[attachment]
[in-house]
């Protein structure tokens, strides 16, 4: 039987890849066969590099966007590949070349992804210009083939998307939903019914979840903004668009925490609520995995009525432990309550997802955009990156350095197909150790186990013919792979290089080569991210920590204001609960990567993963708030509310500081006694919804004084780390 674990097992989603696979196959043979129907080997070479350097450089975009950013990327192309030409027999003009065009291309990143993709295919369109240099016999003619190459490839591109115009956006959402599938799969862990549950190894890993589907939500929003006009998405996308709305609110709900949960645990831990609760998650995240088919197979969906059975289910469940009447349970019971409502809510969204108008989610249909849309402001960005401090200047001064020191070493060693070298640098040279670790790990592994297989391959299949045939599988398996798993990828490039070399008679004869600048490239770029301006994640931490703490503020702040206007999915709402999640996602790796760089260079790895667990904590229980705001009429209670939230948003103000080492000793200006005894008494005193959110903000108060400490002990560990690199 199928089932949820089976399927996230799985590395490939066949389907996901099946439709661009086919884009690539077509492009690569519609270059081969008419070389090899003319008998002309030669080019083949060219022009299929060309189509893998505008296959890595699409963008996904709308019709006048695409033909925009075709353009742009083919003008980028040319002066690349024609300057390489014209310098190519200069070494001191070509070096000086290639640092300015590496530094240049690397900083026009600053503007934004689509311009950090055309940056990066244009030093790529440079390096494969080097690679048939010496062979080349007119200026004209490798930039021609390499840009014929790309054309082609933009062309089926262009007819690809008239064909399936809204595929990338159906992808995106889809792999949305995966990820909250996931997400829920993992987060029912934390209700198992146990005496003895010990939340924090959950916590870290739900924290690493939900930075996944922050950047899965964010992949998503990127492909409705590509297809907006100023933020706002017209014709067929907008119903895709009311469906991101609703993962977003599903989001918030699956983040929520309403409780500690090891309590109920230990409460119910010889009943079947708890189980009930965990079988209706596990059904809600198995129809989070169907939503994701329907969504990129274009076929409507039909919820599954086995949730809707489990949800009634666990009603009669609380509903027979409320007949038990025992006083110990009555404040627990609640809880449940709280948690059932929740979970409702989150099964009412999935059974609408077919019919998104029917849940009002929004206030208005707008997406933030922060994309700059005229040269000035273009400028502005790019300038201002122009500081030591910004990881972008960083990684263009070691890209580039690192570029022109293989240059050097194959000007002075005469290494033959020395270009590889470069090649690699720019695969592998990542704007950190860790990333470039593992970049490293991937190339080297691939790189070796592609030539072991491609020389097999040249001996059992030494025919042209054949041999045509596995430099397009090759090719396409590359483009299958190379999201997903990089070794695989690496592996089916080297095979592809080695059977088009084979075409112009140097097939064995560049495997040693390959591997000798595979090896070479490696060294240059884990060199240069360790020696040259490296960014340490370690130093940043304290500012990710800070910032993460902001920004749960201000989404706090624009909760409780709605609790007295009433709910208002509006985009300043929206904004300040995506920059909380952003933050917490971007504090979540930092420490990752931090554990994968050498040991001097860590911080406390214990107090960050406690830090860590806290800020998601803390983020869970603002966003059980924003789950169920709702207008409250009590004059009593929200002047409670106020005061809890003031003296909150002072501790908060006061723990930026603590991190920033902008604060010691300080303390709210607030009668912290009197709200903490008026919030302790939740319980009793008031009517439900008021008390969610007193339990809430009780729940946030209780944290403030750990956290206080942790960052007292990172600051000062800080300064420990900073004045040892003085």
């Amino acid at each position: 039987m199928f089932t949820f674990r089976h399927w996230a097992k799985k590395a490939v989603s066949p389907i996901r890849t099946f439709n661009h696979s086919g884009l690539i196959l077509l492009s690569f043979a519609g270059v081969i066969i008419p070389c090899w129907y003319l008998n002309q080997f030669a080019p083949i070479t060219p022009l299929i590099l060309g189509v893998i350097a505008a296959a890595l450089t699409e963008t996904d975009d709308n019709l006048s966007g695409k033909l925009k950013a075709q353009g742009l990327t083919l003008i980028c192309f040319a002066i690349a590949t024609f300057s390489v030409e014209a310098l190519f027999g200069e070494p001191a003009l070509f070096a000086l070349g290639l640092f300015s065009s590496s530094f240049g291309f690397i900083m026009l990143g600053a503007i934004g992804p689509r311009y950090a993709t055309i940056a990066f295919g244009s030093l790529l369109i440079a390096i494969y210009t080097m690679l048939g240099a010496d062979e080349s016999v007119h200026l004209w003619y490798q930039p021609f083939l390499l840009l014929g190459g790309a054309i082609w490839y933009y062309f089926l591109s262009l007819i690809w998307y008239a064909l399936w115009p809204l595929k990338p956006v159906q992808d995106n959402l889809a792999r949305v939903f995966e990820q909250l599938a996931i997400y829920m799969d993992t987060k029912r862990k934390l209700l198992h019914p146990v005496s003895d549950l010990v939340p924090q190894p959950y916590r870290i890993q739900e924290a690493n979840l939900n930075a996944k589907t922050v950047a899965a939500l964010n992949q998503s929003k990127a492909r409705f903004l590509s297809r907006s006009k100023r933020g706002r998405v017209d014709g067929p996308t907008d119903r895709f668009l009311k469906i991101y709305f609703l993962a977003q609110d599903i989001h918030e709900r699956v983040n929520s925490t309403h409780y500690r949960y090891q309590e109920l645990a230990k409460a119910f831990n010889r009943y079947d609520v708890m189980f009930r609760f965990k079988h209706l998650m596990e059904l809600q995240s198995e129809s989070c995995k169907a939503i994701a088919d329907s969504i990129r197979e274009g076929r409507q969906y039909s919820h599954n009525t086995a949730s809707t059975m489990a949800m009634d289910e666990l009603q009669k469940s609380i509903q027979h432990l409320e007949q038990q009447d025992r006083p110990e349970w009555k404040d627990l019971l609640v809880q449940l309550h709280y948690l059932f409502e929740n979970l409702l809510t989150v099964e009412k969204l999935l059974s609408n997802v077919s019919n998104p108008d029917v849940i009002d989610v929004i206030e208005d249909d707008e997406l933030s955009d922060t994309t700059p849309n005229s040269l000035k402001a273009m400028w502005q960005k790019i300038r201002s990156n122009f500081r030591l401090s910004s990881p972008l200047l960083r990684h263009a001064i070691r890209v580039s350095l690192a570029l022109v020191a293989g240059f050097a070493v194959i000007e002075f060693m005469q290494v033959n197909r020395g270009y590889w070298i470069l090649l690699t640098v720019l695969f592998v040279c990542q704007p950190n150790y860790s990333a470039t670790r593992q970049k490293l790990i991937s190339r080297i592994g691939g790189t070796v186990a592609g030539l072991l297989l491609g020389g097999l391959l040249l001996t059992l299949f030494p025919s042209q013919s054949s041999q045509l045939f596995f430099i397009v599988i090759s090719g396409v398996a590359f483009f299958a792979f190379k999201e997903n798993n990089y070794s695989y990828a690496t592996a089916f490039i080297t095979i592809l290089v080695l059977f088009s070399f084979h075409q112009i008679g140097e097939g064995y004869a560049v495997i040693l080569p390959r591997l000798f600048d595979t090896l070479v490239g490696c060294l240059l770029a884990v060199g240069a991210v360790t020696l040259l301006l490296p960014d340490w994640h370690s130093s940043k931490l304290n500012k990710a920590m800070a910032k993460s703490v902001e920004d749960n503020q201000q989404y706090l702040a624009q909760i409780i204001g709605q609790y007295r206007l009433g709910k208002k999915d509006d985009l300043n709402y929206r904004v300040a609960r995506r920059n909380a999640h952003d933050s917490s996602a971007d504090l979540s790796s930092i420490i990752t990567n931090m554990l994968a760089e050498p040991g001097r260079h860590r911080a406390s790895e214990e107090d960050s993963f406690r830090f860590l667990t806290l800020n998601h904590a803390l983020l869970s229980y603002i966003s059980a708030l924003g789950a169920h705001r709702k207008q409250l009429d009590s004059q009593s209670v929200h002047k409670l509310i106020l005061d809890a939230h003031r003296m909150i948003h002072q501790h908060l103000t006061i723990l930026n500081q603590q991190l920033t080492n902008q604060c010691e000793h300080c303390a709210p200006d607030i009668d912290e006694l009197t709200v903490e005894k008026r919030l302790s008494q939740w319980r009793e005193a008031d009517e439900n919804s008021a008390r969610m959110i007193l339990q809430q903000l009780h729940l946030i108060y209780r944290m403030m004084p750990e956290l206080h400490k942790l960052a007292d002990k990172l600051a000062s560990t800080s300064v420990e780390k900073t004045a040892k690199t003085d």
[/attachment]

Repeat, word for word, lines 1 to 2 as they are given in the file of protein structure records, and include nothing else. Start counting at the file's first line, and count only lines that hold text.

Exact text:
[in-house]
């Protein structure tokens, strides 16, 4: 039987890849066969590099966007590949070349992804210009083939998307939903019914979840903004668009925490609520995995009525432990309550997802955009990156350095197909150790186990013919792979290089080569991210920590204001609960990567993963708030509310500081006694919804004084780390 674990097992989603696979196959043979129907080997070479350097450089975009950013990327192309030409027999003009065009291309990143993709295919369109240099016999003619190459490839591109115009956006959402599938799969862990549950190894890993589907939500929003006009998405996308709305609110709900949960645990831990609760998650995240088919197979969906059975289910469940009447349970019971409502809510969204108008989610249909849309402001960005401090200047001064020191070493060693070298640098040279670790790990592994297989391959299949045939599988398996798993990828490039070399008679004869600048490239770029301006994640931490703490503020702040206007999915709402999640996602790796760089260079790895667990904590229980705001009429209670939230948003103000080492000793200006005894008494005193959110903000108060400490002990560990690199 199928089932949820089976399927996230799985590395490939066949389907996901099946439709661009086919884009690539077509492009690569519609270059081969008419070389090899003319008998002309030669080019083949060219022009299929060309189509893998505008296959890595699409963008996904709308019709006048695409033909925009075709353009742009083919003008980028040319002066690349024609300057390489014209310098190519200069070494001191070509070096000086290639640092300015590496530094240049690397900083026009600053503007934004689509311009950090055309940056990066244009030093790529440079390096494969080097690679048939010496062979080349007119200026004209490798930039021609390499840009014929790309054309082609933009062309089926262009007819690809008239064909399936809204595929990338159906992808995106889809792999949305995966990820909250996931997400829920993992987060029912934390209700198992146990005496003895010990939340924090959950916590870290739900924290690493939900930075996944922050950047899965964010992949998503990127492909409705590509297809907006100023933020706002017209014709067929907008119903895709009311469906991101609703993962977003599903989001918030699956983040929520309403409780500690090891309590109920230990409460119910010889009943079947708890189980009930965990079988209706596990059904809600198995129809989070169907939503994701329907969504990129274009076929409507039909919820599954086995949730809707489990949800009634666990009603009669609380509903027979409320007949038990025992006083110990009555404040627990609640809880449940709280948690059932929740979970409702989150099964009412999935059974609408077919019919998104029917849940009002929004206030208005707008997406933030922060994309700059005229040269000035273009400028502005790019300038201002122009500081030591910004990881972008960083990684263009070691890209580039690192570029022109293989240059050097194959000007002075005469290494033959020395270009590889470069090649690699720019695969592998990542704007950190860790990333470039593992970049490293991937190339080297691939790189070796592609030539072991491609020389097999040249001996059992030494025919042209054949041999045509596995430099397009090759090719396409590359483009299958190379999201997903990089070794695989690496592996089916080297095979592809080695059977088009084979075409112009140097097939064995560049495997040693390959591997000798595979090896070479490696060294240059884990060199240069360790020696040259490296960014340490370690130093940043304290500012990710800070910032993460902001920004749960201000989404706090624009909760409780709605609790007295009433709910208002509006985009300043929206904004300040995506920059909380952003933050917490971007504090979540930092420490990752931090554990994968050498040991001097860590911080406390214990107090960050406690830090860590806290800020998601803390983020869970603002966003059980924003789950169920709702207008409250009590004059009593929200002047409670106020005061809890003031003296909150002072501790908060006061723990930026603590991190920033902008604060010691300080303390709210607030009668912290009197709200903490008026919030302790939740319980009793008031009517439900008021008390969610007193339990809430009780729940946030209780944290403030750990956290206080942790960052007292990172600051000062800080300064420990900073004045040892003085």